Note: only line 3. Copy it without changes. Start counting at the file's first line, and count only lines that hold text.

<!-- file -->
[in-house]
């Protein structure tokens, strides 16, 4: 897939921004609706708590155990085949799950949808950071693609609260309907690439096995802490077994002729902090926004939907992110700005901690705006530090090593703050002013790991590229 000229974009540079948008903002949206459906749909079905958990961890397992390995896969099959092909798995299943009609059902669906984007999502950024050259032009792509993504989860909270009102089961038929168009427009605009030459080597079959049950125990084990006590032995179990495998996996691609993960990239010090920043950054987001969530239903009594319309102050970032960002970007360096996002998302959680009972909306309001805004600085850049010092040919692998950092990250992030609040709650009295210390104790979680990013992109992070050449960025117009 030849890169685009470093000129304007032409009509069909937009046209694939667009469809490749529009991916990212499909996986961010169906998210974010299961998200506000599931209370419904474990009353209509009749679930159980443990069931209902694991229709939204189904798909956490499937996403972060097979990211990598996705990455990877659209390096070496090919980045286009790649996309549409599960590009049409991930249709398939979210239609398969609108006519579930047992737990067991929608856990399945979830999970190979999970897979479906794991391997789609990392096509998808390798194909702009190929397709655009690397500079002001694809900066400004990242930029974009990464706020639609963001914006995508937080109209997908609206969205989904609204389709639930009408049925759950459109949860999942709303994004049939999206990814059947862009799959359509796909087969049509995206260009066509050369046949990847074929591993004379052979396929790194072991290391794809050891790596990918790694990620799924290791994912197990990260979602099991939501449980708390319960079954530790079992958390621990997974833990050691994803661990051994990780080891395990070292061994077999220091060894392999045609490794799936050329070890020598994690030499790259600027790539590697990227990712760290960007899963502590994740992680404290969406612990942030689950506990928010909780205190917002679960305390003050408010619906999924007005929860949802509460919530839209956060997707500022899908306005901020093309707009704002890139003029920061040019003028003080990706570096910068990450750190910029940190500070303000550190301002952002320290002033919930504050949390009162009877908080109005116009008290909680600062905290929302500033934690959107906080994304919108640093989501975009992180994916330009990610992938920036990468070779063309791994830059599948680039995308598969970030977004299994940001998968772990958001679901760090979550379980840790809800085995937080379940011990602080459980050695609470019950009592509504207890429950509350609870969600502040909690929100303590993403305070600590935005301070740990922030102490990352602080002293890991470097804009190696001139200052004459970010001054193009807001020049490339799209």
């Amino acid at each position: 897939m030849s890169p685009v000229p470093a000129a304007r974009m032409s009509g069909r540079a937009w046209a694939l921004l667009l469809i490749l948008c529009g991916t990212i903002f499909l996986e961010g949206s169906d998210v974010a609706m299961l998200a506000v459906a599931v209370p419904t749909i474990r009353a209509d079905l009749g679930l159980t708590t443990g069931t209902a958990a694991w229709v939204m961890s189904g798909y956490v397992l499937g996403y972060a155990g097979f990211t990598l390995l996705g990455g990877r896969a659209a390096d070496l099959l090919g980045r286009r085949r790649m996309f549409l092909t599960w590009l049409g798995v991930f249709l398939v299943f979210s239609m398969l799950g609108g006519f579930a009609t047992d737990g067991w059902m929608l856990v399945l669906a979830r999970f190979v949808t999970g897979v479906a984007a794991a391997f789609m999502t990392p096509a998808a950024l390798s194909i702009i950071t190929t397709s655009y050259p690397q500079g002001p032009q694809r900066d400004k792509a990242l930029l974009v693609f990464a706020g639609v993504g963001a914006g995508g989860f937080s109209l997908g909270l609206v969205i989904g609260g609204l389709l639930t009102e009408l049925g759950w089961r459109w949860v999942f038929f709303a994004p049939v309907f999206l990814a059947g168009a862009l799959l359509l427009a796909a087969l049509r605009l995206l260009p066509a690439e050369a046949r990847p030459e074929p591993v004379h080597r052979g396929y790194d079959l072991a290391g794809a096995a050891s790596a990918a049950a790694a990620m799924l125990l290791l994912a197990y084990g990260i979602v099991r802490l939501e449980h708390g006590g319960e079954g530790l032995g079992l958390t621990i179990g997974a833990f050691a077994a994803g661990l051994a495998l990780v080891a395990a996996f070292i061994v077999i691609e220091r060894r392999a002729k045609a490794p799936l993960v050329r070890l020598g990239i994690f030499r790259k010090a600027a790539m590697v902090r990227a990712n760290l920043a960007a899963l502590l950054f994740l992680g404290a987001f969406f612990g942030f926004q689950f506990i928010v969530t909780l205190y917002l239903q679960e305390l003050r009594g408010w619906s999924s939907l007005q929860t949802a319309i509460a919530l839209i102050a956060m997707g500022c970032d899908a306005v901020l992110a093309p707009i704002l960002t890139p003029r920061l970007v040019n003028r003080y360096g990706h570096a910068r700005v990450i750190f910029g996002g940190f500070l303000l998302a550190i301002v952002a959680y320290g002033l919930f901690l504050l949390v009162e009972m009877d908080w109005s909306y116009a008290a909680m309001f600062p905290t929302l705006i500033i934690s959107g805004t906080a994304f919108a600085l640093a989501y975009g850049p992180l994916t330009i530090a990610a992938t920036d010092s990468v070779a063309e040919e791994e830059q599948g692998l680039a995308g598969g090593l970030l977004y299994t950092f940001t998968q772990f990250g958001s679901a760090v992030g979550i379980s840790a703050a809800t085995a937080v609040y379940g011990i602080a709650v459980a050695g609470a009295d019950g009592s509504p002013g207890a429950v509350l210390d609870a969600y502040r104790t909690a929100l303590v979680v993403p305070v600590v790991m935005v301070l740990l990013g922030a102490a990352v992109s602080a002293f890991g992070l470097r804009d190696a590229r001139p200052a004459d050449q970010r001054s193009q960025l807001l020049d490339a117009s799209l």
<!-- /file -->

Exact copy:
């Amino acid at each position: 897939m030849s890169p685009v000229p470093a000129a304007r974009m032409s009509g069909r540079a937009w046209a694939l921004l667009l469809i490749l948008c529009g991916t990212i903002f499909l996986e961010g949206s169906d998210v974010a609706m299961l998200a506000v459906a599931v209370p419904t749909i474990r009353a209509d079905l009749g679930l159980t708590t443990g069931t209902a958990a694991w229709v939204m961890s189904g798909y956490v397992l499937g996403y972060a155990g097979f990211t990598l390995l996705g990455g990877r896969a659209a390096d070496l099959l090919g980045r286009r085949r790649m996309f549409l092909t599960w590009l049409g798995v991930f249709l398939v299943f979210s239609m398969l799950g609108g006519f579930a009609t047992d737990g067991w059902m929608l856990v399945l669906a979830r999970f190979v949808t999970g897979v479906a984007a794991a391997f789609m999502t990392p096509a998808a950024l390798s194909i702009i950071t190929t397709s655009y050259p690397q500079g002001p032009q694809r900066d400004k792509a990242l930029l974009v693609f990464a706020g639609v993504g963001a914006g995508g989860f937080s109209l997908g909270l609206v969205i989904g609260g609204l389709l639930t009102e009408l049925g759950w089961r459109w949860v999942f038929f709303a994004p049939v309907f999206l990814a059947g168009a862009l799959l359509l427009a796909a087969l049509r605009l995206l260009p066509a690439e050369a046949r990847p030459e074929p591993v004379h080597r052979g396929y790194d079959l072991a290391g794809a096995a050891s790596a990918a049950a790694a990620m799924l125990l290791l994912a197990y084990g990260i979602v099991r802490l939501e449980h708390g006590g319960e079954g530790l032995g079992l958390t621990i179990g997974a833990f050691a077994a994803g661990l051994a495998l990780v080891a395990a996996f070292i061994v077999i691609e220091r060894r392999a002729k045609a490794p799936l993960v050329r070890l020598g990239i994690f030499r790259k010090a600027a790539m590697v902090r990227a990712n760290l920043a960007a899963l502590l950054f994740l992680g404290a987001f969406f612990g942030f926004q689950f506990i928010v969530t909780l205190y917002l239903q679960e305390l003050r009594g408010w619906s999924s939907l007005q929860t949802a319309i509460a919530l839209i102050a956060m997707g500022c970032d899908a306005v901020l992110a093309p707009i704002l960002t890139p003029r920061l970007v040019n003028r003080y360096g990706h570096a910068r700005v990450i750190f910029g996002g940190f500070l303000l998302a550190i301002v952002a959680y320290g002033l919930f901690l504050l949390v009162e009972m009877d908080w109005s909306y116009a008290a909680m309001f600062p905290t929302l705006i500033i934690s959107g805004t906080a994304f919108a600085l640093a989501y975009g850049p992180l994916t330009i530090a990610a992938t920036d010092s990468v070779a063309e040919e791994e830059q599948g692998l680039a995308g598969g090593l970030l977004y299994t950092f940001t998968q772990f990250g958001s679901a760090v992030g979550i379980s840790a703050a809800t085995a937080v609040y379940g011990i602080a709650v459980a050695g609470a009295d019950g009592s509504p002013g207890a429950v509350l210390d609870a969600y502040r104790t909690a929100l303590v979680v993403p305070v600590v790991m935005v301070l740990l990013g922030a102490a990352v992109s602080a002293f890991g992070l470097r804009d190696a590229r001139p200052a004459d050449q970010r001054s193009q960025l807001l020049d490339a117009s799209l």